• To be fair, Kevin is not looking for neutral, empirically verifiable historical evidence for the historicity of Adam on this one, and I don’t think he’d say he was (what would it look like, I wonder?) His argument, I assume, is (1) Paul and Luke talked about Adam as historical; (2) Paul and Luke were inspired by God when they said this; (3) Paul and Luke were therefore speaking accurately when they said this; therefore (4) Adam is historical. Kevin may correct me on this, but I don’t think that’s an argument based on empirical rules. Presumably, it’s the link between (2) and (3), above, which phil_style and Scot (and RJS?) disagree with? The whole conversation is ultimately about inerrancy, methinks …

  • PS. Where is Eygpt? No inerrancy problems there :o)

  • phil_style

    @Andrew, I think we were being entirely fair to Kevin. His reasons for positing history are not historical. None of the ten reasons proposed by Kevin are historical, they are all literary and theological. I might accept his point that there is a theological or literary necessity to posit Adam, but that’s not where the train terminates, because Kevin proposes historicity without reference to any empirical methods for demonstrating that historicity.

  • @Phil: I agree with you that he is arguing for historicity without empirical methods for demonstrating it (outside of the inerrancy of Scripture, of course). I disagree with you that this is a problem, because I think (1) to (4) make sense within an inerrantist perspective (Paul says x is historical, therefore x is historical). That’s all; I don’t want to get into an argument about “positing history” 😮

  • RJS

    Andrew (#5),

    Exactly, it is the connection between your 2 and 3 that I am challenging.

    The theological reasons DeYoung gives have more substance and need to be addressed differently. I don’t think those require us to affirm a historical Adam in the sense that the biblical writers thought of Adam. But they may require a view that retains the overall concept of Adam. Enns doesn’t like that approach because it imposes a construction that goes beyond what the bible writers intended, but it is a conversation we need to have.

  • Joe Canner

    To borrow terminology from The Bible Made Impossible (which I am currently reading so it is the first thing that comes to mind)…

    A Christological reading of Genesis points to Jesus as the solution to the broken relationship between God and His creation. A Biblicist reading of Genesis, the Gospels, and Paul tries to use the latter two to validate details found in the first, which is a misuse of the intention of all three.

    Not to mention that there is no logical reason why a literal Adam is required to validate the arguments of Luke and Paul regarding the role of Jesus in history. Luke’s geneology is meant to prove that Jesus is a human being and a Jew, which doesn’t require a literal Adam. As for Paul: the OT as well as the entire history of the world and the content of our hearts and minds testifies to man’s fallen nature and need for salvation.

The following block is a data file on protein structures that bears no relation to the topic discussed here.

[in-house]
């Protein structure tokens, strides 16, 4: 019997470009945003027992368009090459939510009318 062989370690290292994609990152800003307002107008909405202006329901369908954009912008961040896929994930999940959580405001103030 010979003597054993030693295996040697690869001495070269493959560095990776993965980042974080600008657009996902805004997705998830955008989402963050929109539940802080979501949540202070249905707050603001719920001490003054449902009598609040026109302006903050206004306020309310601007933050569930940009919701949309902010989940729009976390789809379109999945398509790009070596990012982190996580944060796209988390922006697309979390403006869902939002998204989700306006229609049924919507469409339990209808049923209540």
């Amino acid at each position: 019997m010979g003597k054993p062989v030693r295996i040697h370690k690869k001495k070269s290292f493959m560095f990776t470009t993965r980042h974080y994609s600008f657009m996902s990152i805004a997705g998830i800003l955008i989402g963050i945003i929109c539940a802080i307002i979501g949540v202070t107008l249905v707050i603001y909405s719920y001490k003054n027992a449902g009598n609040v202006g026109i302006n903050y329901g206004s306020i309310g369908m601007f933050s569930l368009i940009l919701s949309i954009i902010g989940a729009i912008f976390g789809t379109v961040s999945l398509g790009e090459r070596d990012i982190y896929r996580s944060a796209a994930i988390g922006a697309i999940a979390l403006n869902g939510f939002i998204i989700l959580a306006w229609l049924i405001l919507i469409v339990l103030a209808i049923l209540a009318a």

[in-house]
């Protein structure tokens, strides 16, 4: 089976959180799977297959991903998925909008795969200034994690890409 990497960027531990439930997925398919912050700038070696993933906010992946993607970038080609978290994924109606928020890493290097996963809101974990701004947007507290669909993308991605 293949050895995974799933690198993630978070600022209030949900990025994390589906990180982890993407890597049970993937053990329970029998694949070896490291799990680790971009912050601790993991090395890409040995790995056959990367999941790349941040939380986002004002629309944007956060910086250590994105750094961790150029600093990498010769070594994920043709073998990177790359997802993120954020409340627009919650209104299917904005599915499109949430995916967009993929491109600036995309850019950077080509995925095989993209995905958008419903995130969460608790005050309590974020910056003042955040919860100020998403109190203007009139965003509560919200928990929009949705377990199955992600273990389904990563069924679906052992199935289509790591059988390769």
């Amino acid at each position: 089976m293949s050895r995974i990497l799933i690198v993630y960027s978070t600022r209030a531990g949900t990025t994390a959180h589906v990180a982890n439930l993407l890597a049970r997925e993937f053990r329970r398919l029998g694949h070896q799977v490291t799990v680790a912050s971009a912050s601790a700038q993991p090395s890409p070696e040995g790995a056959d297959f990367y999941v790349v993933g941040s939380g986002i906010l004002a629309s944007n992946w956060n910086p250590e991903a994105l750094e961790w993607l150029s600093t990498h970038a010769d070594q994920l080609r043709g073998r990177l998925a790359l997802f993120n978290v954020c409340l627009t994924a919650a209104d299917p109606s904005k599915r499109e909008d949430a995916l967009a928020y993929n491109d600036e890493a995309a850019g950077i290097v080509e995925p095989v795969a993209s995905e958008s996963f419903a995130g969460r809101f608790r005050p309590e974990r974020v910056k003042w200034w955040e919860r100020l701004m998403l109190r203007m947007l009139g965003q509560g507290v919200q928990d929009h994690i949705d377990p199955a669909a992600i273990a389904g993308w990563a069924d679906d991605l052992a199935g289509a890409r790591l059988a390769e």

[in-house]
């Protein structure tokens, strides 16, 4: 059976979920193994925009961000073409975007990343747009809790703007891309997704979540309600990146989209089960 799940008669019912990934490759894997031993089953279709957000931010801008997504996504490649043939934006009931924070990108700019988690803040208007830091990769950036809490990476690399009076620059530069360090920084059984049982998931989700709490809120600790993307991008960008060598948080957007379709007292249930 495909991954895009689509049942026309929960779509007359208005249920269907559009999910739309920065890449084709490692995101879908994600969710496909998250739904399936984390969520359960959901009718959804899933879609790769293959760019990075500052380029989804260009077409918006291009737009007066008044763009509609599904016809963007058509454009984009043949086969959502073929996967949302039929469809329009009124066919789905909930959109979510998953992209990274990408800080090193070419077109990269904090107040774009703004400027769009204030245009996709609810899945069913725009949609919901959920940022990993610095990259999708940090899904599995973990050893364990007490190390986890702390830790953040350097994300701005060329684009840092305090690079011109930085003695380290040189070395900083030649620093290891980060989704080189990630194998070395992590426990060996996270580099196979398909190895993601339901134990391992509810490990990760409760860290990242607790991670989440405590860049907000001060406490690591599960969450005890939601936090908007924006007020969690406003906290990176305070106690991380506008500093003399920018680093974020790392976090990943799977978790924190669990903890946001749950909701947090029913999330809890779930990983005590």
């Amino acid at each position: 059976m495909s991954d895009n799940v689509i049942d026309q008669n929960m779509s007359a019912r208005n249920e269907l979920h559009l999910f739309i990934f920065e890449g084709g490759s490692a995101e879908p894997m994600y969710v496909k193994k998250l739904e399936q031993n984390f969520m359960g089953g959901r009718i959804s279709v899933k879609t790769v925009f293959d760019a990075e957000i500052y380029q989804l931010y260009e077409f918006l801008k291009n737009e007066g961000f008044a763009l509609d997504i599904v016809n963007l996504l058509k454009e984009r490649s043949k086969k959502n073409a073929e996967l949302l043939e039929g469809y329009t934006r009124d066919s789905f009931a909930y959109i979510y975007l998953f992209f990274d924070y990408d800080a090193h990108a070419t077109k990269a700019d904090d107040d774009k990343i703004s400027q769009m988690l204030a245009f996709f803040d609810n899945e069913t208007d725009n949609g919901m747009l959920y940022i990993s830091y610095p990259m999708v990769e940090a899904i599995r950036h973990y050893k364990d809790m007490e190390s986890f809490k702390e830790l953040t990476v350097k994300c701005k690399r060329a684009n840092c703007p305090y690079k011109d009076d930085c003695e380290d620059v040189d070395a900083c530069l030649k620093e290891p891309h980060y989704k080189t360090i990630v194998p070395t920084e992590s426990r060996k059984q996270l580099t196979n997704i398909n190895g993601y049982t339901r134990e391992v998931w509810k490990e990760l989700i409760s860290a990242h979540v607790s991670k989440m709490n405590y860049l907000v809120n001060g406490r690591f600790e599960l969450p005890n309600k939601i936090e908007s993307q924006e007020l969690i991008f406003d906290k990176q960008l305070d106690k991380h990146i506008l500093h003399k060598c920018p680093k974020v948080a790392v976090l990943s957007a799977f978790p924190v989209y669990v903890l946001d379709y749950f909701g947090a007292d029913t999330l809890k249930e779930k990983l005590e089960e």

• phil_style

    @Andrew, I think it turns out we are saying the same thing 😉

  • phil_style

    As an additional point, I take issue with DeYoung’s Point

    “The opening chapters of Genesis are stylized, but they show no signs of being poetry. Compare Genesis 1 with Psalm 104, for example, and you’ll see how different these texts are”

    Just because Psalm 104 is different to genesis says nothing about the poetical or otherwise nature of Genesis. This argument reflects, for me, a very poor understanding of literary history. Why does the rules of post 10th century poetry (psalms) apply to Genesis? I might as well just compare Genesis with “ring-a-ring-a-rosie” to make the same point.

    Why does DeYoung not compare Genesis with the Epic of Gilgamesh which is likely to be much more contemporaneous, and is accepted widely as poetry? This text is very comparable to genesis:

    “A notorious trapper came face-to-face with him opposite the watering hole.
    A first, a second, and a third day
    he came face-to-face with him opposite the watering hole.
    On seeing him the trapper’s face went stark with fear,
    and he (Enkidu?) and his animals drew back home.
    He was rigid with fear; though stock-still
    his heart pounded and his face drained of color”

    DeYoung goes on to invalidate any arguments based on poetry when he says that this genre does not necessarily determine historicity. So why does he bother referring to the above argument, which is rather weak?

  • Alan K

    I think Andrew is right. The whole issue seems to be: “The Bible needs to be a certain kind of book for it to be trustworthy.” For DeYoung, the reliability of Scripture requires a historical Adam, or else God told Paul and Luke to write things that they thought were true but really were not (“historically” speaking)–something I conclude must be impossible for DeYoung.